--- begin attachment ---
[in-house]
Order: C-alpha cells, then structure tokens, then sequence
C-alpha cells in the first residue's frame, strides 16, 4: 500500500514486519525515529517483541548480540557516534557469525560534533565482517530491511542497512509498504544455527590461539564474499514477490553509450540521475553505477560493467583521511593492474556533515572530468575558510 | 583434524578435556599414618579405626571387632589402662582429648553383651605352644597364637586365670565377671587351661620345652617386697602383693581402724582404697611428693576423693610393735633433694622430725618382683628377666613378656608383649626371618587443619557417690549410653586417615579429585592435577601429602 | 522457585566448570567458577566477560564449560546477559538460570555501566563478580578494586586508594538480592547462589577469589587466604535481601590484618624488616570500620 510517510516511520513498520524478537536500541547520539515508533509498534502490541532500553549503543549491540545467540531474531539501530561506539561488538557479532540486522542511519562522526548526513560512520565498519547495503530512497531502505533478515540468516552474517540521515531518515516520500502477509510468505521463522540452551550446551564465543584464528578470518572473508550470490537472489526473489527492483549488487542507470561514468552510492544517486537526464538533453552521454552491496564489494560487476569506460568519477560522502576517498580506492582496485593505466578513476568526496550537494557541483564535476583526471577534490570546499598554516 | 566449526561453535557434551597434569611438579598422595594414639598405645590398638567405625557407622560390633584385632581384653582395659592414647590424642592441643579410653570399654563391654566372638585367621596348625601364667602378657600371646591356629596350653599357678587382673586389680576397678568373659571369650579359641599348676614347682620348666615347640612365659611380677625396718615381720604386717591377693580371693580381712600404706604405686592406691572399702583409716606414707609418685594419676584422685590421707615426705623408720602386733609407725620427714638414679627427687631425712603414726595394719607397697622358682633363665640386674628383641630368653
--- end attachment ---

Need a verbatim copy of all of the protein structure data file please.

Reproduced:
[in-house]
Order: C-alpha cells, then structure tokens, then sequence
C-alpha cells in the first residue's frame, strides 16, 4: 500500500514486519525515529517483541548480540557516534557469525560534533565482517530491511542497512509498504544455527590461539564474499514477490553509450540521475553505477560493467583521511593492474556533515572530468575558510 | 583434524578435556599414618579405626571387632589402662582429648553383651605352644597364637586365670565377671587351661620345652617386697602383693581402724582404697611428693576423693610393735633433694622430725618382683628377666613378656608383649626371618587443619557417690549410653586417615579429585592435577601429602 | 522457585566448570567458577566477560564449560546477559538460570555501566563478580578494586586508594538480592547462589577469589587466604535481601590484618624488616570500620 510517510516511520513498520524478537536500541547520539515508533509498534502490541532500553549503543549491540545467540531474531539501530561506539561488538557479532540486522542511519562522526548526513560512520565498519547495503530512497531502505533478515540468516552474517540521515531518515516520500502477509510468505521463522540452551550446551564465543584464528578470518572473508550470490537472489526473489527492483549488487542507470561514468552510492544517486537526464538533453552521454552491496564489494560487476569506460568519477560522502576517498580506492582496485593505466578513476568526496550537494557541483564535476583526471577534490570546499598554516 | 566449526561453535557434551597434569611438579598422595594414639598405645590398638567405625557407622560390633584385632581384653582395659592414647590424642592441643579410653570399654563391654566372638585367621596348625601364667602378657600371646591356629596350653599357678587382673586389680576397678568373659571369650579359641599348676614347682620348666615347640612365659611380677625396718615381720604386717591377693580371693580381712600404706604405686592406691572399702583409716606414707609418685594419676584422685590421707615426705623408720602386733609407725620427714638414679627427687631425712603414726595394719607397697622358682633363665640386674628383641630368653